Lawsuit Raises First Amendment, Constitutional Concerns

WASHINGTON — Today, the attorneys general of Arizona, Oklahoma, Texas and Nevada filed a lawsuit asking a Federal district court to enjoin the Transition from the Department of Commerce to ICANN, a California non-profit, of stewardship over the technical heart of the Internet. The complaint argues that:

  1. The U.S. government has long exercised exclusive control over who may edit the Root Zone File that ties together the Internet, and that abandoning this government property right requires Congressional authorization;
  2. Absent a firm guarantee that ICANN will protect free speech, converting what has been a public forum into a private one would violate the First Amendment;
  3. NTIA violated administrative law by failing to build an adequate record and respond to public comment on the matter;
  4. NTIA lacks statutory authority to cede responsibility over the Domain Name System; and
  5. By failing to secure U.S. ownership of .GOV, NTIA is tortiously interfering with the contracts that states hold for their .GOV domain names.

The Transition raises serious constitutional concerns,” said Berin Szóka, President of TechFreedom. “A lawsuit is the only way to address them before the Administration takes the irreversible step of giving up America’s stewardship of the Internet.”

In yesterday’s New York Times, Szóka urged that the “IANA Transition” be broken into two parts, with the U.S. government ending its involvement in editing the master database of Top Level Domain names immediately, but waiting to end its trustee role over the domain name system until further reforms and guarantees are made to protect free speech, limit government influence, and make it harder for ICANN to leave the U.S.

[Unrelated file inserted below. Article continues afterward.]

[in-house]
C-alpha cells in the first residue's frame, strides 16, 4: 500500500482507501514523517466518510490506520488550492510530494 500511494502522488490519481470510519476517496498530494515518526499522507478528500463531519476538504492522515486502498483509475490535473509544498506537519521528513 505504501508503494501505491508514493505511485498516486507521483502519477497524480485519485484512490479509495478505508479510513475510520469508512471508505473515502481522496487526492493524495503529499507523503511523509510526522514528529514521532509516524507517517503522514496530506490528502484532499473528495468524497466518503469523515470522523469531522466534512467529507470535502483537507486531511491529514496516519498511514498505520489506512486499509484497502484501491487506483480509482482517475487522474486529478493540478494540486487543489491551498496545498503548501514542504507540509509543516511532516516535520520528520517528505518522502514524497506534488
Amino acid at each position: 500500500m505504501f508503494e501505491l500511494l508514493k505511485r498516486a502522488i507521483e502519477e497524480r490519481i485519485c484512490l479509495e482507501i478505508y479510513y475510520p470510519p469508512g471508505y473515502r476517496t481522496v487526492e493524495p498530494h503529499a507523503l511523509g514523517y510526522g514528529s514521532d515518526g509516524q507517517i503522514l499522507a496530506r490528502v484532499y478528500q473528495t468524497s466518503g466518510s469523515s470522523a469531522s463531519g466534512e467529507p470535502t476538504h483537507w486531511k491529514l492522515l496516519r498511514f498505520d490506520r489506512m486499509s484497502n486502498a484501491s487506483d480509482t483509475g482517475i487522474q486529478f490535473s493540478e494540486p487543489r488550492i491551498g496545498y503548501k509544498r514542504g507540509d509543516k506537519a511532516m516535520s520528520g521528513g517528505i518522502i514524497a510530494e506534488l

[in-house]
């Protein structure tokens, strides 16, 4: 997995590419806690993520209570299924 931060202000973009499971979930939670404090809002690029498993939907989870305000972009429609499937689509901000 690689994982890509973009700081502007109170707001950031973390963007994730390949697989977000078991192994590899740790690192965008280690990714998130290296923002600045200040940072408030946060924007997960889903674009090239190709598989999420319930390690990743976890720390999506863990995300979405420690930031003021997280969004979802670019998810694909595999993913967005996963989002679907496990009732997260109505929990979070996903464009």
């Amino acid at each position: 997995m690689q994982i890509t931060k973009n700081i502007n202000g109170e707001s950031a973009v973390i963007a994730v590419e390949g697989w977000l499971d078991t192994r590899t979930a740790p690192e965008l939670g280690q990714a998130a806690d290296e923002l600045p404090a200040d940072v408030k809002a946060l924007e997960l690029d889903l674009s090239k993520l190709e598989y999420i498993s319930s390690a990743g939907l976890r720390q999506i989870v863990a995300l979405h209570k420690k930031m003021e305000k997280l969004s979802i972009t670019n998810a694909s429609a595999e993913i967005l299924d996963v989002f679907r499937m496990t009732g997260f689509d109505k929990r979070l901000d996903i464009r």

This lawsuit puts TechFreedom’s concerns squarely before a federal judge, and allows one last chance to get the Transition right,” continued Szóka. “If the states win, NTIA could still do a partial transition — provided that ICANN commits to complying with the First Amendment. Only by breaking the transition into two phases would there be time to take public comment on open questions remaining about the Transition, see how ICANN resolves open questions in Work Stream 2, and properly secure U.S. ownership of .GOV and .MIL. Then, and only then, should Congress vote to authorize a complete transition—an end to the U.S. government’s historic role as ultimate trustee over the Domain Name System. Even the Obama Administration has, in the past, used that leverage to pressure ICANN to reform itself. Giving up the right to re-bid the IANA contract before open questions are resolved would put the future of the Internet in jeopardy to meet an arbitrary political timeline.”

The lawsuit, filed in the Southern District of Texas, asks the federal court to issue an emergency injunction to stay the Transition. If a judge issues a stay, the suit could take weeks or months to work its way up through the federal courts.

We urge the House of Representatives to join this suit,” concluded Szóka. “Congress has the clearest standing to defend its sole right, under Article IV of the Constitution, to authorize transfers of U.S. government property. Twenty-nine members of the House have supported a resolution authorizing the speaker to sue. This isn’t about U.S. government control, it’s about defending global Internet stakeholder community against ICANN’s ‘executive branch’, which may prove as unwilling to be shackled by legal safeguards as the Administration.”


We can be reached for comment at See our other work on the IANA transition, including:

  • Essays by Szóka and Brett Schaefer in The New York Times’ Room for Debate
  • Berin Szòka’s testimony before the Senate Judiciary Committee on the transition
  • Our white paper on the concerns that must be addressed before the IANA transition
  • Coalition letter urging Congress to temporarily block the IANA transition